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Culture news
Beethoven Festival in 2006: "Rossija" -"Russia"
08.17.2006 14:07

beethoven Thanks to Beethoven, Bonn is a worldwide cultural attraction.

The Beethoven Festival, hosted by the city each year, has sharpened its profile since 2004 by focusing each time on the music of a particular country. The roughly sixty opera and concert performances between August 31 and October 1, 2006 will revolve around Russia.

This year’s festival motto is Rossija (Russia). At first glance, the theme may astonish, as Beethoven never went to Russia. But Russia came to him. In the lively cultural exchange in Europe at the turn of the 19th century, Beethoven’s compositions quickly spread to Russia. Russian princes awarded commissions to the composer, including those for string quartets and overtures, and his Missa solemnis was first performed in its entirety in St. Petersburg.

"Beethoven and Russia may not be an ostensibly strong connection,“ says festival director Ilona Schmiel. But she believes “there’s a great deal to be discovered.”

One pillar of the Beethoven Festival each year are complete cycles of works. “Making Genre History Audible,” the 2006 lineup includes all of Beethoven’s solo concertos. The five piano concertos feature Russian pianist Mikhail Pletnev. The Violin Concerto and the Triple Concerto are also scheduled.

Another core theme are the world premieres of works in which composers come to grips with Beethoven’s legacy. The commissions awarded this year by the Beethoven Festival include an opera to be written by Russian composer Vladimir Tarnopolski. German composer HP Platz, Michael Gordon from the US and Johannes Harneit will also deliver compositions that refer to Beethoven’s creative output.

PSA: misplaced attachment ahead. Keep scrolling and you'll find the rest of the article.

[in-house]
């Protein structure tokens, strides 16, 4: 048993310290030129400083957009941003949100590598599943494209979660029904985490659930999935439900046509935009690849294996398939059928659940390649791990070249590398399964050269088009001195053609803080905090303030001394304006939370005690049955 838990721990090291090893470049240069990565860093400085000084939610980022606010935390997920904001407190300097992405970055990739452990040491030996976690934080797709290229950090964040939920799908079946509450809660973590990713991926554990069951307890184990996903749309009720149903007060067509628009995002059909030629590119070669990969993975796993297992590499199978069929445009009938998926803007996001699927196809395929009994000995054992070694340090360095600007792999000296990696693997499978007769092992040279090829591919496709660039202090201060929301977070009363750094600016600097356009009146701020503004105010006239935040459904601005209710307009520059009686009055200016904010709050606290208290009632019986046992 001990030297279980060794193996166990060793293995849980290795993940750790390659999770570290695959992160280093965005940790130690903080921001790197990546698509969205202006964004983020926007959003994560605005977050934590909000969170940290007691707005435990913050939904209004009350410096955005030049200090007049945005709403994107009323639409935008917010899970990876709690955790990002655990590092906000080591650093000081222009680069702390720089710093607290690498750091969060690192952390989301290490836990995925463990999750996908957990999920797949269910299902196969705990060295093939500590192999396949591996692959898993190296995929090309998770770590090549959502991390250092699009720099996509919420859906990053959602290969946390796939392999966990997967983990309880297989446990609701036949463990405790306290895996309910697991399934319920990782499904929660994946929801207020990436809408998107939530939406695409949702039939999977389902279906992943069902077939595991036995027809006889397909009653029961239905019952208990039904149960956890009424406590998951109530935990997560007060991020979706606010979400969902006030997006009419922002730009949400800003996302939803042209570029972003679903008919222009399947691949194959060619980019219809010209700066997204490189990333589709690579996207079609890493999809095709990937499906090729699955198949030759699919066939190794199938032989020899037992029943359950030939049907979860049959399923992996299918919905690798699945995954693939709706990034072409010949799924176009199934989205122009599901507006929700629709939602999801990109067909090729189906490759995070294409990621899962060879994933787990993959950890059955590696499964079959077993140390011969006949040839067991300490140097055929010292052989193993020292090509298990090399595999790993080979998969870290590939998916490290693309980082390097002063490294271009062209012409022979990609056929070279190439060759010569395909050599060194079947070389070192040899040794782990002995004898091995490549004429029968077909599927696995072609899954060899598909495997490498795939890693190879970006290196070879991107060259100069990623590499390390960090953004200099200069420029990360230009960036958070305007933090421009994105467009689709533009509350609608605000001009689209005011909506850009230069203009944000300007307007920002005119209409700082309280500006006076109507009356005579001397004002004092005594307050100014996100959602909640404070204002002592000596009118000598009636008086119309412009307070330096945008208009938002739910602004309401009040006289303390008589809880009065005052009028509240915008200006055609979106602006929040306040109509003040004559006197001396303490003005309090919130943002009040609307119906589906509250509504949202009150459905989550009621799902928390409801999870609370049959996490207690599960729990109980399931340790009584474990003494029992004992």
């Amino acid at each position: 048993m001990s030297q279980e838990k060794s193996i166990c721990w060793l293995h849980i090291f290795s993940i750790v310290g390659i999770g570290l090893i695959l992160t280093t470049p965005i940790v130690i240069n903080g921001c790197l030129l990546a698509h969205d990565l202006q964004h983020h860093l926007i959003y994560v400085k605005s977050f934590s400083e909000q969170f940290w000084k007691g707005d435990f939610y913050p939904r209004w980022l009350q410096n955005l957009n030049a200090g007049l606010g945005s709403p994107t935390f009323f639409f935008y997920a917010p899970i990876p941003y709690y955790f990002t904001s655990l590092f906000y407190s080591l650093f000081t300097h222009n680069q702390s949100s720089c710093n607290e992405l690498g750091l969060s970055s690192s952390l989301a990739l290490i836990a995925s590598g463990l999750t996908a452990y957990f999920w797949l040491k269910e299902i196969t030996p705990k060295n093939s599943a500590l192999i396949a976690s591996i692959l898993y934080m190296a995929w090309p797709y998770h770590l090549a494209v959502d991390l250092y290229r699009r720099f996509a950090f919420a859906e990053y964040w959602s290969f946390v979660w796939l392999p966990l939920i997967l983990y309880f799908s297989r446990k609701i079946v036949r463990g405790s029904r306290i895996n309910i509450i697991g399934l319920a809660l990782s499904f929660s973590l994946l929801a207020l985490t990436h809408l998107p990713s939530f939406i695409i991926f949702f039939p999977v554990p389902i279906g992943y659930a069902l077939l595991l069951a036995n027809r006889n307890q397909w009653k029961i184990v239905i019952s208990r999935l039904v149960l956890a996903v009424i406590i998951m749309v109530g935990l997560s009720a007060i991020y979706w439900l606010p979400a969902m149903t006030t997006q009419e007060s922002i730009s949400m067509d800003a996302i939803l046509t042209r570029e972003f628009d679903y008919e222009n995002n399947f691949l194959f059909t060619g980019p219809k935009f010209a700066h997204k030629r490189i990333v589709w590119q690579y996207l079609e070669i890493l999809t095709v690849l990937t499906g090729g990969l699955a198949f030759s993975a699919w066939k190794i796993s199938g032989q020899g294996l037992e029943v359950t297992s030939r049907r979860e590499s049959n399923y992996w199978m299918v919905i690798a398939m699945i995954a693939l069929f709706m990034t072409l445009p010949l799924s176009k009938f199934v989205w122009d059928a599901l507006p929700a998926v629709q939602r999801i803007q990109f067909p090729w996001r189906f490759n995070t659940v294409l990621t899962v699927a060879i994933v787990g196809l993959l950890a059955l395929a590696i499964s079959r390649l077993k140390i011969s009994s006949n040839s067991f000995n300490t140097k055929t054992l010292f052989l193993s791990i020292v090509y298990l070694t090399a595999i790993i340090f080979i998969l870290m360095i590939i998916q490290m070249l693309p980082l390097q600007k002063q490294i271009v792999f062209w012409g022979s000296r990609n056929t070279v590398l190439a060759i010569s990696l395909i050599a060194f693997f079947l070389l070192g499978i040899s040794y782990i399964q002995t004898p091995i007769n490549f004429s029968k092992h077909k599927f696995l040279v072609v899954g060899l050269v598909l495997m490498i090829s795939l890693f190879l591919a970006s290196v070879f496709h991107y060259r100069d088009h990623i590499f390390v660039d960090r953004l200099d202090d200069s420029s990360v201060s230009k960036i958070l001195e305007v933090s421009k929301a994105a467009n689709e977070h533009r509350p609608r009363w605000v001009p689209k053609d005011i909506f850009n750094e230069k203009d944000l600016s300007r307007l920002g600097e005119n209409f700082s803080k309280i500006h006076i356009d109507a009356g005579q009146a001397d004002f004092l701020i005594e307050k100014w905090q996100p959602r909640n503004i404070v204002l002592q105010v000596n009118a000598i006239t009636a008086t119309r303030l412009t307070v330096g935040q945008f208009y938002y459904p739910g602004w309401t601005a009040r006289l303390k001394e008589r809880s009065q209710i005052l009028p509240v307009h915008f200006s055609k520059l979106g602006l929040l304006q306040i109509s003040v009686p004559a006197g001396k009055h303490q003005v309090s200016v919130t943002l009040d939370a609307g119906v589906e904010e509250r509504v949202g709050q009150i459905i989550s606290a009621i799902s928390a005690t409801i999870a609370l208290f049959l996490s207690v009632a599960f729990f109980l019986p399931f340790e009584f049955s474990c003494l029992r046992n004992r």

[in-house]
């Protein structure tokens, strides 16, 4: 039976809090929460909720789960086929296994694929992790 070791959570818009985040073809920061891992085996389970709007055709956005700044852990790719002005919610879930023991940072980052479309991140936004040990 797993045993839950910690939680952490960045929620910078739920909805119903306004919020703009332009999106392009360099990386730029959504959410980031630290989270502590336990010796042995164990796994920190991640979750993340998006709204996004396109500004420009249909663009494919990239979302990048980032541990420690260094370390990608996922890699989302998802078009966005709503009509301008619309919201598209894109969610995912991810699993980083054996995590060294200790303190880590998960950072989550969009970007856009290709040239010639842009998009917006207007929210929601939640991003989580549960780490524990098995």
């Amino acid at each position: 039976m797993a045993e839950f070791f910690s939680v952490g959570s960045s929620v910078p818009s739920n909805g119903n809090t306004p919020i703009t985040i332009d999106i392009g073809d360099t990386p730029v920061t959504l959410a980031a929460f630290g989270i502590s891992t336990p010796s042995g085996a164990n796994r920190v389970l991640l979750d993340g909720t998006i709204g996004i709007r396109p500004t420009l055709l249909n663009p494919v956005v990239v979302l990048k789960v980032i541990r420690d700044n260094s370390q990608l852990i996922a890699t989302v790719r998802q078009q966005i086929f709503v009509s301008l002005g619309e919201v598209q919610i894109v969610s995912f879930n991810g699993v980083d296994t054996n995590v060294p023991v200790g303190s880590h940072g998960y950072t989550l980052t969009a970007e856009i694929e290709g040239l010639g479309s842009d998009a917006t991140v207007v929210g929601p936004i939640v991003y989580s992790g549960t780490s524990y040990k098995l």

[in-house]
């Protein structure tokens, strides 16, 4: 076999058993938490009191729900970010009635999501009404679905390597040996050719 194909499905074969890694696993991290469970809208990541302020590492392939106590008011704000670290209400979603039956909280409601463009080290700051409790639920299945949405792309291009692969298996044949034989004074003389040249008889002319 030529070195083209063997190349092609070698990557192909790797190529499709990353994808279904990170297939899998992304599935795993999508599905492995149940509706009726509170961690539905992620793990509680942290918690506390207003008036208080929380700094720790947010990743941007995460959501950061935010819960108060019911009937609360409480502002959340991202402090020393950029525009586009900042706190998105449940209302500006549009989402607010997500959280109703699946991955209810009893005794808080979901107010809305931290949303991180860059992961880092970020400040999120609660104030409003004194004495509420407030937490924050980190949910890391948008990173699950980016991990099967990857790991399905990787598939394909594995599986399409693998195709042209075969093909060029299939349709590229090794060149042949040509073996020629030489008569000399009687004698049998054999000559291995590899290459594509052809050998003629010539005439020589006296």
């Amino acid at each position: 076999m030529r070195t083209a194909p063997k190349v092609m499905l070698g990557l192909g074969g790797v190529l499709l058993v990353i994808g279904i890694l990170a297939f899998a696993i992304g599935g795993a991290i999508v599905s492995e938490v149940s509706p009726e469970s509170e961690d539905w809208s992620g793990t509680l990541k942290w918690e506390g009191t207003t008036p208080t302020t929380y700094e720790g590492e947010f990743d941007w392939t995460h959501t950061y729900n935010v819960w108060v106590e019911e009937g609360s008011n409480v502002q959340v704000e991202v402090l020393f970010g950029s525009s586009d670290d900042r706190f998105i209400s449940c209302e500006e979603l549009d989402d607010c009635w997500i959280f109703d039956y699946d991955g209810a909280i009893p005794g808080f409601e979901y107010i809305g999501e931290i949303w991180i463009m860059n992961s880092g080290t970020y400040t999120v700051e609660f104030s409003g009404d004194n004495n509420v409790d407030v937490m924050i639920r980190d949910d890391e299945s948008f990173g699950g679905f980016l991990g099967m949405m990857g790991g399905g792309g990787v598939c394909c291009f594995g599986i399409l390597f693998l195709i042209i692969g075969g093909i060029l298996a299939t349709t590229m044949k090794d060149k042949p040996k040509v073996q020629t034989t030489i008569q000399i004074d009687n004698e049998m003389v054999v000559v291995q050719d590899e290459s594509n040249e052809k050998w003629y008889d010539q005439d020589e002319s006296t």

The rich selection of works from the Russian cultural sphere ranges from the symphonies of Dmitry Shostakovich to contemporary compositions by Sofia Gubaidulina and Lera Auerbach. Also noteworthy are the standout Russian musicians to appear in Bonn. The Russian National Orchestra will play under the direction of Austrian conductor Christian Gansch. The Moscow Art Trio, the Brodsky Quartet, pianistin Lilya Zilberstein and violinist Maxim Vengerov will be heard as well.

As always, the festival serves up some exciting “extras,” including programs dedicated to composers in their anniversary year, not only Mozart and Schumann but also Shostakovich, whose one hundredth birthday falls in 2006. Other highlights include a recital in the run-up to the festival by the internationally celebrated chanson singer Ute Lemper. The Yara Tal / Andreas Groethuysen piano duo are on hand.

The festival will of course once go beyond the classical sphere to include attractive events like performances by the Thilo Wolf Jazz Quartet, the Berlin Saxophone Ensemble and the world premiere of the multimedia opera Jenseits der Schatten (Beyond the Shadows) by Vladimir Tarmopolski.

The Orchestral Campus, hosted in cooperation with Deutsche Welle, is based on the concept of inviting young musicians to Germany to participate in the Beethoven Festival here and to rehearse a program in a one-week workshop that is presented at a “workshop concert.” In past years, music academy orchestras performed in Bonn, coming from the cities of Kiev, Istanbul, Tbilisi, Peking and Kraków.

This time it will be a youth orchestra. The South African National Youth Orchestra is part of a unique system of talent promotion and education through which children from over a hundred townships receive musical training. The system gives a perspective most importantly to children from socially deprived families.

Founded at the initiative of Deutsche Welle, the Orchestral Campus will be held for the sixth time. The title this year, "Sharing Music - Saving Life," points to the value of education through music. Apart from Beethoven’s Fifth Symphony and a work by Hans Huyssen commissioned by Deutsche Welle, the young musicians will perform a work firmly rooted in South African tradition: the "Princess Magogo Songs" by Sibongile Khumalo. “It will be a big discovery,” says Ilona Schmiel.

All in all, it’s an ambitious program made possible with support from the city of Bonn (1.3 million Euros) and numerous sponsors, a primary one being Deutsche Welle.

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